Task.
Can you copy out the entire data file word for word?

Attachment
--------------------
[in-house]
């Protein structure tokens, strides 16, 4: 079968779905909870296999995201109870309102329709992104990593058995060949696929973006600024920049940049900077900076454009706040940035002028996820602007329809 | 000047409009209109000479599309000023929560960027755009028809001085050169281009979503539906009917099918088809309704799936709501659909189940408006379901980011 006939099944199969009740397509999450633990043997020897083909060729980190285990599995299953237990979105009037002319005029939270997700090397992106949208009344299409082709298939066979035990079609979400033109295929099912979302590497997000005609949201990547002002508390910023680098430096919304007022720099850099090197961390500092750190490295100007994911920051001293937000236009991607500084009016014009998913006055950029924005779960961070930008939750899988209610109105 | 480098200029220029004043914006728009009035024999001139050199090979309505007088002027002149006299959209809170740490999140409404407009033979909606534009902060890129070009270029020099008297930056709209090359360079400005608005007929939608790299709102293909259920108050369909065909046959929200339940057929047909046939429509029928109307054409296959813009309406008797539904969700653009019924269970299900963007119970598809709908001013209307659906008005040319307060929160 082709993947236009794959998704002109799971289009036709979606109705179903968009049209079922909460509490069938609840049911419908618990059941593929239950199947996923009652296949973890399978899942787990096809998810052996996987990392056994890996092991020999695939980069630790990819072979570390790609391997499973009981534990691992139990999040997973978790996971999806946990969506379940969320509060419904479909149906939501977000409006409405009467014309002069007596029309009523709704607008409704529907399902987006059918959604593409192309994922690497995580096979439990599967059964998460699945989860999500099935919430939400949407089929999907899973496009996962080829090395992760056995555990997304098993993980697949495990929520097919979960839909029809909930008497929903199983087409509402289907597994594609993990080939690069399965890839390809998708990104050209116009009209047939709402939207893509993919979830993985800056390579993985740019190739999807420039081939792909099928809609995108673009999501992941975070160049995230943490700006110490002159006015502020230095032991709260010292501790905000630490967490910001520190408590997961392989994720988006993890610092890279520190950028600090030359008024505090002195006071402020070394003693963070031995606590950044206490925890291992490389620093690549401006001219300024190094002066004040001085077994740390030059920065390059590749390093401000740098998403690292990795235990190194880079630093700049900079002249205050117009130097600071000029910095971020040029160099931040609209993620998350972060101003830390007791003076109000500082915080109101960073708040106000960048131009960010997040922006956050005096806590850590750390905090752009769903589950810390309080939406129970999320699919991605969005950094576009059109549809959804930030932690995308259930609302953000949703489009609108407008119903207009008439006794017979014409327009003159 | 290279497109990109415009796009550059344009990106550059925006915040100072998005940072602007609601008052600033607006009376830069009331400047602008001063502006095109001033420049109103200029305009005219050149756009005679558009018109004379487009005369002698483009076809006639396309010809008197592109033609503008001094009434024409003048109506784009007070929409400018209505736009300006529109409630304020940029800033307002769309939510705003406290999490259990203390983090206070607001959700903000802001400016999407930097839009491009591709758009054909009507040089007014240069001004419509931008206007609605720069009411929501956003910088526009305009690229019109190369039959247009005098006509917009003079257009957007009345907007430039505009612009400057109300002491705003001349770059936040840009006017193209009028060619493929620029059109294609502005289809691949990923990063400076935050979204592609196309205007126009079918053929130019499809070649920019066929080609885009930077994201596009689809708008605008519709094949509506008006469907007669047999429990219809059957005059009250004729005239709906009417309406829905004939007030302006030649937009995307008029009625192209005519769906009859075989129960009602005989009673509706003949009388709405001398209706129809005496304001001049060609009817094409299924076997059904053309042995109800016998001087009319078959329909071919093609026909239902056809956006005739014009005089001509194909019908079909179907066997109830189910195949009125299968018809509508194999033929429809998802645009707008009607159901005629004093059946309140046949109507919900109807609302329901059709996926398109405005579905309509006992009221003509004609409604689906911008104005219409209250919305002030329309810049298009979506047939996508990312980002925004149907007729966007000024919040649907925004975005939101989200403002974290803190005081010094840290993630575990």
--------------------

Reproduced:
[in-house]
């Protein structure tokens, strides 16, 4: 079968779905909870296999995201109870309102329709992104990593058995060949696929973006600024920049940049900077900076454009706040940035002028996820602007329809 | 000047409009209109000479599309000023929560960027755009028809001085050169281009979503539906009917099918088809309704799936709501659909189940408006379901980011 006939099944199969009740397509999450633990043997020897083909060729980190285990599995299953237990979105009037002319005029939270997700090397992106949208009344299409082709298939066979035990079609979400033109295929099912979302590497997000005609949201990547002002508390910023680098430096919304007022720099850099090197961390500092750190490295100007994911920051001293937000236009991607500084009016014009998913006055950029924005779960961070930008939750899988209610109105 | 480098200029220029004043914006728009009035024999001139050199090979309505007088002027002149006299959209809170740490999140409404407009033979909606534009902060890129070009270029020099008297930056709209090359360079400005608005007929939608790299709102293909259920108050369909065909046959929200339940057929047909046939429509029928109307054409296959813009309406008797539904969700653009019924269970299900963007119970598809709908001013209307659906008005040319307060929160 082709993947236009794959998704002109799971289009036709979606109705179903968009049209079922909460509490069938609840049911419908618990059941593929239950199947996923009652296949973890399978899942787990096809998810052996996987990392056994890996092991020999695939980069630790990819072979570390790609391997499973009981534990691992139990999040997973978790996971999806946990969506379940969320509060419904479909149906939501977000409006409405009467014309002069007596029309009523709704607008409704529907399902987006059918959604593409192309994922690497995580096979439990599967059964998460699945989860999500099935919430939400949407089929999907899973496009996962080829090395992760056995555990997304098993993980697949495990929520097919979960839909029809909930008497929903199983087409509402289907597994594609993990080939690069399965890839390809998708990104050209116009009209047939709402939207893509993919979830993985800056390579993985740019190739999807420039081939792909099928809609995108673009999501992941975070160049995230943490700006110490002159006015502020230095032991709260010292501790905000630490967490910001520190408590997961392989994720988006993890610092890279520190950028600090030359008024505090002195006071402020070394003693963070031995606590950044206490925890291992490389620093690549401006001219300024190094002066004040001085077994740390030059920065390059590749390093401000740098998403690292990795235990190194880079630093700049900079002249205050117009130097600071000029910095971020040029160099931040609209993620998350972060101003830390007791003076109000500082915080109101960073708040106000960048131009960010997040922006956050005096806590850590750390905090752009769903589950810390309080939406129970999320699919991605969005950094576009059109549809959804930030932690995308259930609302953000949703489009609108407008119903207009008439006794017979014409327009003159 | 290279497109990109415009796009550059344009990106550059925006915040100072998005940072602007609601008052600033607006009376830069009331400047602008001063502006095109001033420049109103200029305009005219050149756009005679558009018109004379487009005369002698483009076809006639396309010809008197592109033609503008001094009434024409003048109506784009007070929409400018209505736009300006529109409630304020940029800033307002769309939510705003406290999490259990203390983090206070607001959700903000802001400016999407930097839009491009591709758009054909009507040089007014240069001004419509931008206007609605720069009411929501956003910088526009305009690229019109190369039959247009005098006509917009003079257009957007009345907007430039505009612009400057109300002491705003001349770059936040840009006017193209009028060619493929620029059109294609502005289809691949990923990063400076935050979204592609196309205007126009079918053929130019499809070649920019066929080609885009930077994201596009689809708008605008519709094949509506008006469907007669047999429990219809059957005059009250004729005239709906009417309406829905004939007030302006030649937009995307008029009625192209005519769906009859075989129960009602005989009673509706003949009388709405001398209706129809005496304001001049060609009817094409299924076997059904053309042995109800016998001087009319078959329909071919093609026909239902056809956006005739014009005089001509194909019908079909179907066997109830189910195949009125299968018809509508194999033929429809998802645009707008009607159901005629004093059946309140046949109507919900109807609302329901059709996926398109405005579905309509006992009221003509004609409604689906911008104005219409209250919305002030329309810049298009979506047939996508990312980002925004149907007729966007000024919040649907925004975005939101989200403002974290803190005081010094840290993630575990």